Reordering new API's that have a libctx, propq

Nicola Tuveri nic.tuv at
Sat Sep 5 08:38:33 UTC 2020

Thanks Tim for the writeup!

I tend to agree with Tim's conclusions in general, but I fear the analysis
here is missing an important premise that could influence the outcome of
our decision.

In most (if not all) cases in our functions, both libctx and propquery are
optional arguments, as we have global defaults for them based on the loaded
config file.
As such, explicitly passing non-NULL libctx and propquery, is likely to be
an exceptional occurrence rather than the norm.

For optional parameters most developers from C and a variety of languages,
would expect them to come at the end of the list of parameters, and this
also follows the rule of thumb of "importance" used by Tim to pick 1) and

For this reason I would instead suggest to go with 2) and C) in this case
(with the caveat of keeping callback and its args as the very last
arguments, again this is a non-written convention not only for us but quite


On Sat, Sep 5, 2020, 10:10 Tim Hudson <tjh at> wrote:

> I place the OTC hold because I don't believe we should be making parameter
> reordering decisions without actually having documented what approach we
> want to take so there is clear guidance.
> This was the position I expressed in the last face to face OTC meeting -
> that we need to write such things down - so that we avoid this precise
> situation - where we have new functions that are added that introduce the
> inconsistency that has been noted here that PR#12778 is attempting to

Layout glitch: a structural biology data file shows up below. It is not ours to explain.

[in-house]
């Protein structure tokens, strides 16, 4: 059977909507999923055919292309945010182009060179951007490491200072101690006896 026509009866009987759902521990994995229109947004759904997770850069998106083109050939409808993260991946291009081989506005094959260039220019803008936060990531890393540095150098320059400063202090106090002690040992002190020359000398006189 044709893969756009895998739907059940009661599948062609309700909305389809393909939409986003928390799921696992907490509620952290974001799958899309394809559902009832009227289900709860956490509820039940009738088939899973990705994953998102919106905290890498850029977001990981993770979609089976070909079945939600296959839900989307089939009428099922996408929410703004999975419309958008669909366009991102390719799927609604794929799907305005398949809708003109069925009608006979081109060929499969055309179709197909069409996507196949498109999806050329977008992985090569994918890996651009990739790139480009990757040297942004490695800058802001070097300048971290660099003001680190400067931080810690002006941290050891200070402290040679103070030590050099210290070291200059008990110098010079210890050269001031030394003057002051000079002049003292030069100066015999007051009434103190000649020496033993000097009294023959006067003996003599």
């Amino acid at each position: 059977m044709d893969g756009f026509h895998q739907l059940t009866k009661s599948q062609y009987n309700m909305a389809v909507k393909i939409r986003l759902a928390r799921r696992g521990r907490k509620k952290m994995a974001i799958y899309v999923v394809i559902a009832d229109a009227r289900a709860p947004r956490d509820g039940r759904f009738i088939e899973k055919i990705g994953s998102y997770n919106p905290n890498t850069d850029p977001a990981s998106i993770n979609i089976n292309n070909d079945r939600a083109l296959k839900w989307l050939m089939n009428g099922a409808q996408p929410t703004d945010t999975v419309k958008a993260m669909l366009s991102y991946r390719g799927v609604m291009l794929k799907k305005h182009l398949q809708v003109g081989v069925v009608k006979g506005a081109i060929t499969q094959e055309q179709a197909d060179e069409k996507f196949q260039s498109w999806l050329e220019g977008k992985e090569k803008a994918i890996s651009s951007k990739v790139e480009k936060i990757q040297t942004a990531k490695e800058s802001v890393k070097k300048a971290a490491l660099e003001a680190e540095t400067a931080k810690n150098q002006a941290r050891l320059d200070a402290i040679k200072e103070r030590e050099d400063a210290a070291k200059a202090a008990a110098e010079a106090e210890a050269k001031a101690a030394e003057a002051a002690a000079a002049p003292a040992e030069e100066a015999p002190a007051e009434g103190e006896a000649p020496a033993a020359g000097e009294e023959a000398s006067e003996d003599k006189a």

> address.
> However, this is a general issue and not a specific one to OPENSSL_CTX and
> it should be discussed in the broader context and not just be a last minute
> (before beta1) API argument reordering.
> That does not provide anyone with sufficient time to consider whether or
> not the renaming makes sense in the broader context.
> I also think that things like API argument reordering should have been
> discussed on openssl-project so that the broader OpenSSL community has an
> opportunity to express their views.
> Below is a quick write up on APIs in an attempt to make it easier to hold
> an email discussion about the alternatives and implications of the various
> alternatives over time.
> I've tried to outline the different options.
> In general, the OpenSSL API approach is of the following form:
> *rettype  TYPE_get_something(TYPE *,[args])rettype  TYPE_do_something(TYPE
> *,[args])TYPE    *TYPE_new([args])*
> This isn't universally true, but it is the case for the majority of
> OpenSSL functions.
> In general, the majority of the APIs place the "important" parameters
> first, and the ancillary information afterwards.
> In general, for output parameters we tend to have those as the return
> value of the function or an output parameter that
> tends to be at the end of the argument list. This is less consistent in
> the OpenSSL APIs.
> We also have functions which operate on "global" information where the
> information used or updated or changed
> is not explicitly provided as an API parameter - e.g. all the byname
> functions.
> Adding the OPENSSL_CTX is basically providing where to get items from that
> used to be "global".
> When performing a lookup, the query string is a parameter to modify the
> lookup being performed.
> OPENSSL_CTX is a little different, as we are adding in effectively an
> explicit parameter where there was an implicit (global)
> usage in place. But the concept of adding parameters to functions over
> time is one that we should have a policy for IMHO.
> For many APIs we basically need the ability to add the OPENSSL_CTX that is
> used to the constructor so that
> it can be used for handling what used to be "global" information where
> such things need the ability to
> work with other-than-the-default OPENSSL_CTX (i.e. not the previous single
> "global" usage).